Author Topic: EM-1 Orion Construction and Processing Updates  (Read 34010 times)

Offline Chris Bergin

A thread for the processing of EM-1 Orion ahead of the 2018 mission.

Orion Forum Section:
http://forum.nasaspaceflight.com/index.php?board=38.0

Orion News Articles:
http://www.nasaspaceflight.com/tag/orion/

L2 Orion:
http://forum.nasaspaceflight.com/index.php?board=29.0

All three of those links go back 2006, back in the CEV days. Been a long road of this little spacecraft!

Please use the Orion forum section for discussion etc. Let's try and keep this thread just for updates on the construction and processing.


Offline clongton

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Re: EM-1 Orion Construction and Processing Updates
« Reply #2 on: 09/09/2015 05:24 PM »
Great to see Orion coming together. Thanks for the report. I'd be interested in the high rate of MMOD damage, to compare it with what Apollo suffered on its round trip to the moon.

I like the way the spacecraft is being put together in large sections. My question is whether or not each of those major sections is a solid piece of aluminum that has been machined out or were they themselves constructed of component pieces?
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Online DaveS

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Re: EM-1 Orion Construction and Processing Updates
« Reply #3 on: 09/15/2015 10:11 PM »
Late called teleconference announced by NASA concerning Orion progress:

Sep. 15, 2015
M15-138
NASA to Hold Teleconference to Discuss Orion Spacecraft Progress
NASA officials will hold a media teleconference at 1 p.m. EDT Wednesday, Sept. 16 to discuss the agency’s progress on the Orion spacecraft, which will carry humans on missions into deep space.

Participants in the teleconference will be Robert Lightfoot, NASA associate administrator, and William Gerstenmaier, the agency’s associate administrator for Human Exploration and Operations.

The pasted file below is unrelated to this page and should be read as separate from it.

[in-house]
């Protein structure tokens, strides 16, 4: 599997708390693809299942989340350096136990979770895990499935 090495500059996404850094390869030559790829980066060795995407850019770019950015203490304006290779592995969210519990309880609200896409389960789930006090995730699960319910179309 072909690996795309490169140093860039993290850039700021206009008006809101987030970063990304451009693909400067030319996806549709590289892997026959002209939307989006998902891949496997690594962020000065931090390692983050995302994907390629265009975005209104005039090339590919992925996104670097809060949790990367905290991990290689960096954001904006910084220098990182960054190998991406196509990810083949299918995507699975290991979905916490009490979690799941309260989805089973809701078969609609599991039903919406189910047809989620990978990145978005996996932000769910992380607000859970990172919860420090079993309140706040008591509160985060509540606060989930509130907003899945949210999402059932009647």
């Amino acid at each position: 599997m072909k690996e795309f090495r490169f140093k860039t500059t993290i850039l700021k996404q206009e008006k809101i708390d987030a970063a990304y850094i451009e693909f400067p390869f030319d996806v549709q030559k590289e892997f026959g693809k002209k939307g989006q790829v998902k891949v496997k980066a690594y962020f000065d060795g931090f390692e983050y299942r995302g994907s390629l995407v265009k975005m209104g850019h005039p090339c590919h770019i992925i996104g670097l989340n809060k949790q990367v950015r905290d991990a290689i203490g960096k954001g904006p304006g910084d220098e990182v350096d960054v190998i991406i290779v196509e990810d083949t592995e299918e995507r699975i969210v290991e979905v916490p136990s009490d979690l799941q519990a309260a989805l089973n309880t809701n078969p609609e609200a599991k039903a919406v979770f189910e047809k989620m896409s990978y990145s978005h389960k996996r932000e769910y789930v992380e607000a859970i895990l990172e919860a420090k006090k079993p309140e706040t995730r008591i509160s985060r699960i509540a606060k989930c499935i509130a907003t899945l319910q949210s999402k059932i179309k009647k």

To participate, reporters must contact Kathryn Hambleton or Stephanie Schierholz at 202-358-1100, kathryn.hambleton@nasa.gov or stephanie.schierholz@nasa.gov, and provide their media affiliation no later than 11 a.m. Wednesday.

The teleconference will stream live on NASA’s website at:

http://www.nasa.gov/newsaudio
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Offline Chris Bergin

Re: EM-1 Orion Construction and Processing Updates
« Reply #5 on: 09/16/2015 05:09 PM »
September 16, 2015
RELEASE 15-185
NASA Completes Key Milestone for Orion Spacecraft in Support of Journey to Mars

NASA’s mission to send astronauts to deep space destinations where no other human has traveled has taken another important step forward with the completion of a critical milestone for the Orion spacecraft currently in production. 

Agency officials have completed a rigorous technical and programmatic review, confirming continued support of the program and establishing NASA’s commitment to the program’s technical, cost, and schedule baseline. This is the first time NASA has reached this level of progress for a spacecraft designed to take humans into deep space beyond the moon, including to an asteroid placed in lunar orbit and on the journey to Mars.

“Our work to send humans out into the solar system is progressing,” said NASA Administrator Charles Bolden. “Orion is a key piece of the flexible architecture that will enable humanity to set foot on the Red Planet, and we are committed to building the spacecraft and other elements necessary to make this a reality.”